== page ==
The Evaluation and Training of Arabian Endurance Racing

Traveling distances up to over 100 miles per race, Arabian equine endurance racing pushes the horse and rider’s athletic ability to the maximum threshold. Unlike short distance equine speed racing, this sport opens up to all breeds and ages (over 4 years old) that have been properly conditioned but the Arabian dominates the sport due to their natural stamina and endurance capabilities. An average event propels the pair through trails (Figure 1) between 50-100 miles long over a period up to 24 hours long; however, the elite desert races can reach distances over 200 miles total and durations over 30 hours long (Mcfarland, 2014; Horsetalk, 2001). Equine endurance race events are found all over the world and take place through any weather, terrain, and time of the year.

Arabian endurance race

Figure 1: Example Arabian endurance race environment. Image courtesy from the Arabian Horse Association.

By no means an exciting race in the same sense of the fast-paced Thoroughbred racing, the endurance race horse embodies the saying “slow and steady wins the race.” Far slower than the almost 40 mph reached during the Kentucky Derby, an endurance horse moves at a pace around 7 mph, a comfortable trot (The Old Dominion Equestrian Endurance Organization, n.d.). Periodic stops for veterinarian checks occur throughout the race at designated distance points to check the horse’s general health by timing the heart’s ability to return to a normal state. Additionally, prior to the start of the race, a horse must pass a pre-check for their soundness and ability to race (The Old Dominion Equestrian Endurance Organization, n.d.). Furthermore, crossing the finish line does not automatically signify the stop of the race; the horse must be cooled down and pass the post-ride control check to qualify for completion (Endurance Rider’s Handbook, n.d.).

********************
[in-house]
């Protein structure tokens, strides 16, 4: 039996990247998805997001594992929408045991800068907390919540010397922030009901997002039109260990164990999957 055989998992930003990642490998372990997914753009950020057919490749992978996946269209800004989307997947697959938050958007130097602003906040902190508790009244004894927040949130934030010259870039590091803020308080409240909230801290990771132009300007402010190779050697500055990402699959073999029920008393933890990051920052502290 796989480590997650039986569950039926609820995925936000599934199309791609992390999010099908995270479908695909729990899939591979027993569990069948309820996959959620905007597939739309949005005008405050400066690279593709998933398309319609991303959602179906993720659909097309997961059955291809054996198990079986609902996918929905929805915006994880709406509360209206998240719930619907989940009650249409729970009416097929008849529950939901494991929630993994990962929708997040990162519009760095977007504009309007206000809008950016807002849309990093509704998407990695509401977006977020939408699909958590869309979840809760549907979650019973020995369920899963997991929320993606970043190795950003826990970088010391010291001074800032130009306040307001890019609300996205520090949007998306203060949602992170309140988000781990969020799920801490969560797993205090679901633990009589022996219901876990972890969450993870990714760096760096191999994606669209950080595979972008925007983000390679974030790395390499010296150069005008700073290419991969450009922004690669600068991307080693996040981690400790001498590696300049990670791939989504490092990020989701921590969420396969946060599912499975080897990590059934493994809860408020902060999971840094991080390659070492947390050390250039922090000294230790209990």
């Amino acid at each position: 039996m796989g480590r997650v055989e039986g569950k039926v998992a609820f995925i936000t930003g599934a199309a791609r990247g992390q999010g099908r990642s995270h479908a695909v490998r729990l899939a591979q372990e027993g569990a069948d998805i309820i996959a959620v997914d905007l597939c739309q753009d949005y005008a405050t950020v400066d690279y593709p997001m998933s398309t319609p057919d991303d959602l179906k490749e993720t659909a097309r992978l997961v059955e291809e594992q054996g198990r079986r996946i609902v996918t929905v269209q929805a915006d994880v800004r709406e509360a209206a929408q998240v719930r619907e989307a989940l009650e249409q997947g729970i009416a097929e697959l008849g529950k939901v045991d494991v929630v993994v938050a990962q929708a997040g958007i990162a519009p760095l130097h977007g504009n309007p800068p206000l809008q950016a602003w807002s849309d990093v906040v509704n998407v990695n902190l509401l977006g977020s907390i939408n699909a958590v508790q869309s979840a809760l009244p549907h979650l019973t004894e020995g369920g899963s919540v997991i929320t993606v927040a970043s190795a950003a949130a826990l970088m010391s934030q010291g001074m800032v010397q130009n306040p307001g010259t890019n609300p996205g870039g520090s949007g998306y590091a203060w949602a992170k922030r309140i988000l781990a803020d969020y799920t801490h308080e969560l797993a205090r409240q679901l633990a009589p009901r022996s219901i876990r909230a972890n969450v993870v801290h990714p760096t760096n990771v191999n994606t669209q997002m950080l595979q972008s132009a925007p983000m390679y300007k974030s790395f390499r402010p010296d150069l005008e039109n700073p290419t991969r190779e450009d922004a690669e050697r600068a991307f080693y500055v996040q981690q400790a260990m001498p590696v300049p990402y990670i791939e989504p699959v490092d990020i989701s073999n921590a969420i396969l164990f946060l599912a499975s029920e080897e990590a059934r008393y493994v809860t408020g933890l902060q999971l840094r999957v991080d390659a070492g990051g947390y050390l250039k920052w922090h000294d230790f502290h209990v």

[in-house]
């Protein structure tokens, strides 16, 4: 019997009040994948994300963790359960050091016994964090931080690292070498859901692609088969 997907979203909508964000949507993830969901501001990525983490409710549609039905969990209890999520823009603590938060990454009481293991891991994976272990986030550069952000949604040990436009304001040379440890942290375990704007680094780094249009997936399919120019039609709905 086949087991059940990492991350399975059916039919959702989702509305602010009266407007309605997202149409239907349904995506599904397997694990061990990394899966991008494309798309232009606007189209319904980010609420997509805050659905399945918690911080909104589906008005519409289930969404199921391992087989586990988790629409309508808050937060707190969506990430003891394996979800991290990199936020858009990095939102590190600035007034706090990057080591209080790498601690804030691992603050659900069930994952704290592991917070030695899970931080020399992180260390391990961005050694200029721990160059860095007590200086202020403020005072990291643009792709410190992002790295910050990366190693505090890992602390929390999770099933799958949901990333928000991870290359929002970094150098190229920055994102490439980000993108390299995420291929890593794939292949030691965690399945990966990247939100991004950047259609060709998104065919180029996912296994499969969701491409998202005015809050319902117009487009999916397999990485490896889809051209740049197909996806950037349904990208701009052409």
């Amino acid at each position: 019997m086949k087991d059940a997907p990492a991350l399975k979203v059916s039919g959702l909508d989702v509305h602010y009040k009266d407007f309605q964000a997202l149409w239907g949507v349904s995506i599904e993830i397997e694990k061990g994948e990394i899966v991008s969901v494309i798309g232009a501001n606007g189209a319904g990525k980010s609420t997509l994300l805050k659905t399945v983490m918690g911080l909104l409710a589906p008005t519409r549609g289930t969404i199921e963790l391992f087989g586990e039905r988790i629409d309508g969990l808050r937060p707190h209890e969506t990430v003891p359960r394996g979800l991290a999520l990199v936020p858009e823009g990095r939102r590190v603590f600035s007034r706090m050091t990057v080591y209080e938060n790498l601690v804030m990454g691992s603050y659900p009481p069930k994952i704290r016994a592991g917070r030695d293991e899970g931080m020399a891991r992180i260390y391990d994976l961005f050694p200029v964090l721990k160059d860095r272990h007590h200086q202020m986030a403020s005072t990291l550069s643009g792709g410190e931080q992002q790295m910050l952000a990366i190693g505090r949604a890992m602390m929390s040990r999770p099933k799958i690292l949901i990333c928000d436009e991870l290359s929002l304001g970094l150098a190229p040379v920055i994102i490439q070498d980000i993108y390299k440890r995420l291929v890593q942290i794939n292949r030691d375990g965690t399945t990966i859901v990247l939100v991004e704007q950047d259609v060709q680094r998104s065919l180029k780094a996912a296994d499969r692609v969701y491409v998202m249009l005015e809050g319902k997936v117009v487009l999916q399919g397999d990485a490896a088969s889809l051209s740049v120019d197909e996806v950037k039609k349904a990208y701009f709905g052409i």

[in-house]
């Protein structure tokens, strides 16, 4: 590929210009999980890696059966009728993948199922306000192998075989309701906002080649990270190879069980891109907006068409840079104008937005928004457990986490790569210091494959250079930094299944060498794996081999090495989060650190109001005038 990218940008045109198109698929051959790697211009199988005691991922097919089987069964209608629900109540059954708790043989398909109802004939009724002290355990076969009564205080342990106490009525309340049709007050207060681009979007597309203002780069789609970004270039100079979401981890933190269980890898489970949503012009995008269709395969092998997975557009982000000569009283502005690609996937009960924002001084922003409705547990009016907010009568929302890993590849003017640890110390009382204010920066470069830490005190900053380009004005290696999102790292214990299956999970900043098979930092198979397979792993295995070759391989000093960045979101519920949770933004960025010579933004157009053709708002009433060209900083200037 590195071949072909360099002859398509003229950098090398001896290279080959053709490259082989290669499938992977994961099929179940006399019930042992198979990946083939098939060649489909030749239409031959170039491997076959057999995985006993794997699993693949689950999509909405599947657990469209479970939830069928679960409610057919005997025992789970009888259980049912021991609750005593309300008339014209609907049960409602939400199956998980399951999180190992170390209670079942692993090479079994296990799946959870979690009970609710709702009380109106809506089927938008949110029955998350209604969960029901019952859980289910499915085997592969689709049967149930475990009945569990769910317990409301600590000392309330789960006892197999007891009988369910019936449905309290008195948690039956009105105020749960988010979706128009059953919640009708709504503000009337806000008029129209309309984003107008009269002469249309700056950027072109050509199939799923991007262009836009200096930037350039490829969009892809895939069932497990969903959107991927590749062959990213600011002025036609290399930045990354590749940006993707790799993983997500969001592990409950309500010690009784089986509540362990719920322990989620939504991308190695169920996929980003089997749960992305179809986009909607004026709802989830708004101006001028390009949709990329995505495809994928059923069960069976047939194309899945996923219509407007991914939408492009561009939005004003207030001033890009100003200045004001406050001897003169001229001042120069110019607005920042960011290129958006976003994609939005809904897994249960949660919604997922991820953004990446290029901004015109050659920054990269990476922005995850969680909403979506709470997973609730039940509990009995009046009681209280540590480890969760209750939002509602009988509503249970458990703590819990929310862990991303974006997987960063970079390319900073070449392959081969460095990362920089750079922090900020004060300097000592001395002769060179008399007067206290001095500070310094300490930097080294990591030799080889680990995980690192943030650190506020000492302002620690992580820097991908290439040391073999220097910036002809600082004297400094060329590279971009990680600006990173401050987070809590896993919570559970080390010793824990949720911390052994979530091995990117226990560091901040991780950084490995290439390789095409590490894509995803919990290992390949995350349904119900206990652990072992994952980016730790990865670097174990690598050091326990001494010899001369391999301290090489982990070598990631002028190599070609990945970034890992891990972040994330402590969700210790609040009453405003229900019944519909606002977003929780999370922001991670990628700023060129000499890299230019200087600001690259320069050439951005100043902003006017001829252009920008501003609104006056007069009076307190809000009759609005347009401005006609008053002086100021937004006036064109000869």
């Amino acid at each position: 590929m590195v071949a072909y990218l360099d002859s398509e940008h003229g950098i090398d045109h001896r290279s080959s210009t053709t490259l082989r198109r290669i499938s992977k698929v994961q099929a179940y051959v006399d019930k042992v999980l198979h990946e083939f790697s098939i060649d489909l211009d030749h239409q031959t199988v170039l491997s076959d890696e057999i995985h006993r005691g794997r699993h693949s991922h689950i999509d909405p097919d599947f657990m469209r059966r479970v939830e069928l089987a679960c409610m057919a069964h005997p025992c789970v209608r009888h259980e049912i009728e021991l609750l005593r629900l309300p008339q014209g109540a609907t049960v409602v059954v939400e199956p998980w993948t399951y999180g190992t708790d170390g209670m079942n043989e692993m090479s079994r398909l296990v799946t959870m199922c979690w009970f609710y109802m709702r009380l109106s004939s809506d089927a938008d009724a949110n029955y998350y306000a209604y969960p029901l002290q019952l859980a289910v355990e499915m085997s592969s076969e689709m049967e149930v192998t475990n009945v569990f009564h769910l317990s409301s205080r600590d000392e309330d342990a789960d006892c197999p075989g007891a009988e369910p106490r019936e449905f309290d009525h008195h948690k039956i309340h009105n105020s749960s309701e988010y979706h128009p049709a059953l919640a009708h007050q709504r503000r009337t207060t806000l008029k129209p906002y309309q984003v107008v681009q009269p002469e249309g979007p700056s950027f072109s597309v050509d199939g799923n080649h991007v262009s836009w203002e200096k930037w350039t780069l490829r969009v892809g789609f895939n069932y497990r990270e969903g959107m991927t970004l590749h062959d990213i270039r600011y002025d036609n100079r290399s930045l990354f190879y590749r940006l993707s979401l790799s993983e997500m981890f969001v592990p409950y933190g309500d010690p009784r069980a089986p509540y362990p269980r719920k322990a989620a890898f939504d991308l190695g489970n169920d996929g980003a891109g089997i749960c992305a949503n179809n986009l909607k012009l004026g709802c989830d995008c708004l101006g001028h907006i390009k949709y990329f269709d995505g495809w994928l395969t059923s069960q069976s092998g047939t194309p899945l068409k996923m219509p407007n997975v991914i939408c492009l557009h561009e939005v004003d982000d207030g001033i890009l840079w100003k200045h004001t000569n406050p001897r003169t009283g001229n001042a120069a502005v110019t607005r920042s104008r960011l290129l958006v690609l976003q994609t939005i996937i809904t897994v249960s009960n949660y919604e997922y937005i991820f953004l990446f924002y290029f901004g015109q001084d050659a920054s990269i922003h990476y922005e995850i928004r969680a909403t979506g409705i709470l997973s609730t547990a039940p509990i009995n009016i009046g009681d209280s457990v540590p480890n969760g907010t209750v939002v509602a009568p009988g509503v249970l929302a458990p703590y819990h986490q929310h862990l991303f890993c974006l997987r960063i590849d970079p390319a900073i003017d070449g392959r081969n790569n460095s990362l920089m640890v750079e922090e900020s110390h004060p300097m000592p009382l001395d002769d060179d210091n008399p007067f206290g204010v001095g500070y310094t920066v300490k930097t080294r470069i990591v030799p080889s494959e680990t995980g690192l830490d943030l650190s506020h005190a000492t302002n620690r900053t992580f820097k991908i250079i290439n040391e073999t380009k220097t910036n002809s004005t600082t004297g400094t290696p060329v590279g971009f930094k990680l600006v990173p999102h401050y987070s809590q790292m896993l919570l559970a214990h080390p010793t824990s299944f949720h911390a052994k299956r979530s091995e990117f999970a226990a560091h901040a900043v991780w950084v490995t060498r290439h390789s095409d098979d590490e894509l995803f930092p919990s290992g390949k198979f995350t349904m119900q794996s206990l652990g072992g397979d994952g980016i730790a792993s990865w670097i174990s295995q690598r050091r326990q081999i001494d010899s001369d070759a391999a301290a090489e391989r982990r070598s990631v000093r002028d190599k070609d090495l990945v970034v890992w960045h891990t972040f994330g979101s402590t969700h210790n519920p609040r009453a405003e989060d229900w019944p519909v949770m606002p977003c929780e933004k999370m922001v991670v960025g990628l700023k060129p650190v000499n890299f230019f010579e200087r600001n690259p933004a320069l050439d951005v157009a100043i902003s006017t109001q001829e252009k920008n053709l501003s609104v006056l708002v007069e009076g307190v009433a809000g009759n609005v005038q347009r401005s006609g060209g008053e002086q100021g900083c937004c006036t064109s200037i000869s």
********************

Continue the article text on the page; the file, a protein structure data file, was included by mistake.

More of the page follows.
Winning the race is not judged solely on crossing the finish line first. While there are normally recognitions for the top ten finishers, the highly coveted Best Conditioned award is considered the most prestigious (Wikipedia, 2020). Factors including speed, time to complete, the weight of rider, body condition score, and veterinary evaluations combine to determine the winner of Best Conditioned (Wikipedia, 2020). However, the act of completing the race generally warrants recognition because many get disqualified by failing the veterinary stops along the way (Miller, 2012).

The strict standards and guidelines are created by the organizations that oversee and organize the races. The two major organizations are the American Endurance Ride Conference (AERC) and the Fédération Équestre International (FEI). In addition to organizing the races and rules, these organizations have placed top priorities on equine welfare (Wikipedia, 2020). With the rise of social media and fast news, endurance racing has become a controversial sporting event. Reports of horses being euthanized on the trails, breaking bones, failed veterinary checks, and doping garner media attention and public outrage (Jurga, 2016; Cuckson, 2018). Although these stories represent outliers and uncommon situations, the overwhelming coverage from the media gives a false sense of commonality to the public.

Endurance racing tests the capabilities of even the strongest Arabian horses and riders. Meticulous training and conditioning programs must be followed and could take up to three years to complete (Mcfarland, 2014). In addition to the conditioning program, the horse must be placed on a strict nutrition routine to provide energy and maintain metabolic homeostasis during training. Even with the proper training and nutrition, injuries can create lameness and require rehabilitation. To completely evaluate components contributing to the success of Arabian equine athletes competing in endurance races, one must consider their training/conditioning program, nutritional guidelines, and rehabilitation plan.

Training And Conditioning The Arabian Endurance Athlete